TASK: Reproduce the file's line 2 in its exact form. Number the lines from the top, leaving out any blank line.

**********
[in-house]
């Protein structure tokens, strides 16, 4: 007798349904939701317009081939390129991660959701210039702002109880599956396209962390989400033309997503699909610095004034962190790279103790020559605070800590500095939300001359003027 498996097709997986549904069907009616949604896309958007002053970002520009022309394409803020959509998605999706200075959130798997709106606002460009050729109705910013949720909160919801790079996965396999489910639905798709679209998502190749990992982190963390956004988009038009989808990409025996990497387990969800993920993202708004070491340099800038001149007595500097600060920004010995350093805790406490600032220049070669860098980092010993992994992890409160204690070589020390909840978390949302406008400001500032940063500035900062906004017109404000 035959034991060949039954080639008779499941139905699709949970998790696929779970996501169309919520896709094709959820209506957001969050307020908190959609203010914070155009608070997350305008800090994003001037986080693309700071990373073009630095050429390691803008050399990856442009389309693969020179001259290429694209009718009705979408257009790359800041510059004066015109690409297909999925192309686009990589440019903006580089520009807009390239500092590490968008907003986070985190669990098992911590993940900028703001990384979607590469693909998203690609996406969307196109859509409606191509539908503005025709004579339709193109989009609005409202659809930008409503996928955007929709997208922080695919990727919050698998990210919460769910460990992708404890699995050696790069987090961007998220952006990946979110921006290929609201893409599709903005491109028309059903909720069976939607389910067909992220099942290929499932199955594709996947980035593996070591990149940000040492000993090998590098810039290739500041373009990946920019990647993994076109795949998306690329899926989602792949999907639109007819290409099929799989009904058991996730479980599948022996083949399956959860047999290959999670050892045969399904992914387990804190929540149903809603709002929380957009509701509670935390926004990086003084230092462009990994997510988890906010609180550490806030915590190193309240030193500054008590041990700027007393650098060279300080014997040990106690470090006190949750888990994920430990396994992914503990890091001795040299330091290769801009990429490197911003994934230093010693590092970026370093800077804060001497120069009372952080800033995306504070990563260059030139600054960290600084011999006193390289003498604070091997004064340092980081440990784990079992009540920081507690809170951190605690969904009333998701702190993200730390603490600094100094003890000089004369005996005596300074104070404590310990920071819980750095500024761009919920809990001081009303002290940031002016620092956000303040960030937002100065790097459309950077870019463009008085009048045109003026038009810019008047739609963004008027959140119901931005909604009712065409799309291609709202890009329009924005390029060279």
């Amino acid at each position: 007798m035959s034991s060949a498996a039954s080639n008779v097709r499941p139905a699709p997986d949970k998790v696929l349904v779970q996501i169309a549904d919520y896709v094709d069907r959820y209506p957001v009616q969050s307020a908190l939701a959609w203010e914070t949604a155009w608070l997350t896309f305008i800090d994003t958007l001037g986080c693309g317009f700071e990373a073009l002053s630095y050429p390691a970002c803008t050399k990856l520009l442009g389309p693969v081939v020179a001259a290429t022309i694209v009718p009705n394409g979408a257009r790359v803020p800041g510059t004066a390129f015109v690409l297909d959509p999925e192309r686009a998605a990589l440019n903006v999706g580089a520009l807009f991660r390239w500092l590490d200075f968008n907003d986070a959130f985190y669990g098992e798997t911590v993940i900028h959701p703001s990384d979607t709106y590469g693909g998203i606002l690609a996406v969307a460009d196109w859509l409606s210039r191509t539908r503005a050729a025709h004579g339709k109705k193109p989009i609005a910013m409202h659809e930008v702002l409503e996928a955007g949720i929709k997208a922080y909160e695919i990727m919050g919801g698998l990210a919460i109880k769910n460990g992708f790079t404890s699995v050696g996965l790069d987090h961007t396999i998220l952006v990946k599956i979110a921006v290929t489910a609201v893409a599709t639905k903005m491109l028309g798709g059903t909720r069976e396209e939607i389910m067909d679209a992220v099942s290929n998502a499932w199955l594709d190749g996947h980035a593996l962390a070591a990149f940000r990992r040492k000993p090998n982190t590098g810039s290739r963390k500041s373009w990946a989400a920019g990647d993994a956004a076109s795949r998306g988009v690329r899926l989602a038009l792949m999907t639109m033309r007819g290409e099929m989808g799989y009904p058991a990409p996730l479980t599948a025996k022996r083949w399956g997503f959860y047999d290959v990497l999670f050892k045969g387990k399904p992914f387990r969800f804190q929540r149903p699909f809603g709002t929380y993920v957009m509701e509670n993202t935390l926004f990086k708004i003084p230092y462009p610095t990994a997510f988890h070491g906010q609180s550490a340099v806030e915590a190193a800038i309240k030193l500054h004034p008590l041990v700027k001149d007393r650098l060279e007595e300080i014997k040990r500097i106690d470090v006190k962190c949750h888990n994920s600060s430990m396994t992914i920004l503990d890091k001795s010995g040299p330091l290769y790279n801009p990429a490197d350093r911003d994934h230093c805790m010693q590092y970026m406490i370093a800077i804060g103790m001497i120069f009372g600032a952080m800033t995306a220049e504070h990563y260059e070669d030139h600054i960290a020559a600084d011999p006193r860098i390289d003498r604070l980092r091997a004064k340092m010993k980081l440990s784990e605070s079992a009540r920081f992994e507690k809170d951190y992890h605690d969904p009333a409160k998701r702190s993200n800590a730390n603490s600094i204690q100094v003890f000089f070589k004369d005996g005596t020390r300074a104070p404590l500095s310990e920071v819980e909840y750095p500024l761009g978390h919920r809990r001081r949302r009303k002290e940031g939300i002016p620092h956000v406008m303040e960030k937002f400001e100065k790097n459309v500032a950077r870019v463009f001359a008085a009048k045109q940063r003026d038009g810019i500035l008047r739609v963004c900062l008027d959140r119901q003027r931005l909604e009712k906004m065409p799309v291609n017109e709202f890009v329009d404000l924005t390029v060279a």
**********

């Protein structure tokens, strides 16, 4: 007798349904939701317009081939390129991660959701210039702002109880599956396209962390989400033309997503699909610095004034962190790279103790020559605070800590500095939300001359003027 498996097709997986549904069907009616949604896309958007002053970002520009022309394409803020959509998605999706200075959130798997709106606002460009050729109705910013949720909160919801790079996965396999489910639905798709679209998502190749990992982190963390956004988009038009989808990409025996990497387990969800993920993202708004070491340099800038001149007595500097600060920004010995350093805790406490600032220049070669860098980092010993992994992890409160204690070589020390909840978390949302406008400001500032940063500035900062906004017109404000 035959034991060949039954080639008779499941139905699709949970998790696929779970996501169309919520896709094709959820209506957001969050307020908190959609203010914070155009608070997350305008800090994003001037986080693309700071990373073009630095050429390691803008050399990856442009389309693969020179001259290429694209009718009705979408257009790359800041510059004066015109690409297909999925192309686009990589440019903006580089520009807009390239500092590490968008907003986070985190669990098992911590993940900028703001990384979607590469693909998203690609996406969307196109859509409606191509539908503005025709004579339709193109989009609005409202659809930008409503996928955007929709997208922080695919990727919050698998990210919460769910460990992708404890699995050696790069987090961007998220952006990946979110921006290929609201893409599709903005491109028309059903909720069976939607389910067909992220099942290929499932199955594709996947980035593996070591990149940000040492000993090998590098810039290739500041373009990946920019990647993994076109795949998306690329899926989602792949999907639109007819290409099929799989009904058991996730479980599948022996083949399956959860047999290959999670050892045969399904992914387990804190929540149903809603709002929380957009509701509670935390926004990086003084230092462009990994997510988890906010609180550490806030915590190193309240030193500054008590041990700027007393650098060279300080014997040990106690470090006190949750888990994920430990396994992914503990890091001795040299330091290769801009990429490197911003994934230093010693590092970026370093800077804060001497120069009372952080800033995306504070990563260059030139600054960290600084011999006193390289003498604070091997004064340092980081440990784990079992009540920081507690809170951190605690969904009333998701702190993200730390603490600094100094003890000089004369005996005596300074104070404590310990920071819980750095500024761009919920809990001081009303002290940031002016620092956000303040960030937002100065790097459309950077870019463009008085009048045109003026038009810019008047739609963004008027959140119901931005909604009712065409799309291609709202890009329009924005390029060279």